Wholistic Healing of the individual occurs at different energetic levels. These are the physical, emotional, mental, and spiritual levels. For those on the path, there are a great many more levels and sublevels identified in various cultural, religious, and philosophical traditions. But for our purposes, we can look at the individual in these four broad realms to at least begin the process of healing.
Healing, by the way, occurs not only at the individual level, but also at the family, community and global level. When one heals ‘mindfully’, as the Buddhists say, these other aspects of individual healing may become apparent.
There are healers operating today at all these levels. Still, a good place to begin is in the individual body. With this in mind, the following is a list of physical symptoms and the metaphysical disharmonies they may reflect.
Louise Hay, in her book, ‘You Can Heal Your Life,’ has done some interesting work in this area. I use her book occasionally in my Reiki II work. Other references are; Traditional Chinese Medicine diagnostic principals, my own Reiki teacher, Denise Crundall, and my own experience.
Please note that these are only general observations, serving hopefully to illuminate areas that you can look at more closely in yourself or with the help of a healer. You are the one who knows you best. As you go through these observations, try to expand your awareness beyond your own life to see also how these disharmonies are reflected in your own family, community, country, and in the world. Ultimately it is our own choice to heal or not to heal and it is our own innate healing ability that is activated.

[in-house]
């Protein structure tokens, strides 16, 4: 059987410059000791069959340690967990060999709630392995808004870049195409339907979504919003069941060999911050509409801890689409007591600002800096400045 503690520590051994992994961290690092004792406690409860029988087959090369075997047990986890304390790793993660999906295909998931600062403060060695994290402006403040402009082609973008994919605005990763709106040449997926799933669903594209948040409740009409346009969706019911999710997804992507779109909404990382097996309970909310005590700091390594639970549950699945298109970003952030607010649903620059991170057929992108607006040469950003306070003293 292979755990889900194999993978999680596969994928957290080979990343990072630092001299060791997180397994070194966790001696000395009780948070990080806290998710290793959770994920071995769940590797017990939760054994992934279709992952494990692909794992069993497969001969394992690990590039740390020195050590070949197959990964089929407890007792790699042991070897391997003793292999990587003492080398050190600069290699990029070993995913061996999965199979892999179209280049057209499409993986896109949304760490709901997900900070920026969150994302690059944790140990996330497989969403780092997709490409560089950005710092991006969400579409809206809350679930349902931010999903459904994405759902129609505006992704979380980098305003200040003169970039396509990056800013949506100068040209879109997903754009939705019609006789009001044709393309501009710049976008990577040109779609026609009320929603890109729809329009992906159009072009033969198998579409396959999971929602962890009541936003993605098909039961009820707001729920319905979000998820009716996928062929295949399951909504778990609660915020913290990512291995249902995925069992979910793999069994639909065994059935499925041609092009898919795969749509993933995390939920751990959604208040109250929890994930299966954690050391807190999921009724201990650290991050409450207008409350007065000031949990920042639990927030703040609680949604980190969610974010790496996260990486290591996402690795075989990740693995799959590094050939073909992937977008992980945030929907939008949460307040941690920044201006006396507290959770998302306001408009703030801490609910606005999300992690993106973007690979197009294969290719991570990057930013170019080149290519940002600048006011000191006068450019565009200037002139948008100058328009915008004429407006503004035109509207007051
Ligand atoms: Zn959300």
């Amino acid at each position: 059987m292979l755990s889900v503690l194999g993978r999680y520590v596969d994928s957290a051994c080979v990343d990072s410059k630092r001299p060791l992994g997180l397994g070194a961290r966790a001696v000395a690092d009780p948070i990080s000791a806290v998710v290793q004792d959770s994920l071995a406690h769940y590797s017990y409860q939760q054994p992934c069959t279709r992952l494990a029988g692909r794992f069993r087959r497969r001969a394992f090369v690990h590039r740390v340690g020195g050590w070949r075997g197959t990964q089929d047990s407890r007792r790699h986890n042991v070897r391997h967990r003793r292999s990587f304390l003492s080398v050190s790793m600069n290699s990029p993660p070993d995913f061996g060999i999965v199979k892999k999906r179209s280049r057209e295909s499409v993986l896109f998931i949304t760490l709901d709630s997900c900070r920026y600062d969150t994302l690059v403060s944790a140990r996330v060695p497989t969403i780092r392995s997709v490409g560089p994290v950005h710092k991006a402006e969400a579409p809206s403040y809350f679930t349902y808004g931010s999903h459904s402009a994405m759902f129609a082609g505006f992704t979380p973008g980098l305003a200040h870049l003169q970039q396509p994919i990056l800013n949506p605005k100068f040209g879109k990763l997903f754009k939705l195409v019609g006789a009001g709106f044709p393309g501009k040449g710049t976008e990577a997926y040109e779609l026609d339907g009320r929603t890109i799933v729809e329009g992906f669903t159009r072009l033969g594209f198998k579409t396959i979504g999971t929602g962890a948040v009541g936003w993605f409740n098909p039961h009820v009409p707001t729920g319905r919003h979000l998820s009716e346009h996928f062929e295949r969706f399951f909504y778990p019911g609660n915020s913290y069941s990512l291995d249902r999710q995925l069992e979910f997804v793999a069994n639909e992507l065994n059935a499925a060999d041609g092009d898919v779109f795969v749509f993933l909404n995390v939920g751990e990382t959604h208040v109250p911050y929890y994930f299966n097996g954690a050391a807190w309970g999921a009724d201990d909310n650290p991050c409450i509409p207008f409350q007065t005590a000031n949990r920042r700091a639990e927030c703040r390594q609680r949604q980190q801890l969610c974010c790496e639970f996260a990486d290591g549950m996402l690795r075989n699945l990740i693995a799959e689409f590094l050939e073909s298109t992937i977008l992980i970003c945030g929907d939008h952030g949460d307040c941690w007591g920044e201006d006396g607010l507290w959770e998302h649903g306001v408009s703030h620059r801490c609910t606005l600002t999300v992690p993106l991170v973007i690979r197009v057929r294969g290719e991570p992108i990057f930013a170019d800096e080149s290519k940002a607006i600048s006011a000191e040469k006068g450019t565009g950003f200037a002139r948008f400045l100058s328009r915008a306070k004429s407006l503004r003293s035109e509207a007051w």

Read on to know the spiritual meaning behind physical aches.
Pain always indicates a separation of some sort from something. Usually, we say separation from what is the Truth. The greater the pain the more important that something is. Depending on which part of the head is afflicted the meaning changes. Louise Hay suggests that Headaches indicate invalidating the Self out of Fear. In Chinese Medicine, there are several different kinds of headaches treated according to the quality of the pain and the location on the head (discussed in subsequent paragraphs).
The top of the head is associated with our connection to the Universe or God. Pain here is associated with separation from that higher power. It is also associated with the Kidneys and the emotion is Fear. Both the Gallbladder and Urinary Bladder channels traverse the top of the head. The Gallbladder is associated with Courage, and the Urinary Bladder through its associate with the Kidneys is associated with Fear. Du 20 (Baihui) located at the top of the head is used extensively to ‘calm the spirit’ in Chinese Medicine.
The forehead is associated with the 3rd eye, both in Chakra Theory and Traditional Chinese Medical theory. The 3rd eye is associated with introspection and illumination of your own Inner Being. Pain here is associated with separation from your own Inner Being. In Chinese Medicine, Yintang, which is located midway between the inner ends of the eyebrows, Du 23 (Shangxing), Du 24 (Shenting) which are located at the hairline directly above Yintang and Du 20 (Baihui) located at the top of the head, all have the action of ‘calming the spirit.’ Yintang is associated with the eyes; not only the eyes that look outward but the eyes that look inward and are indicated in some emotional disorders.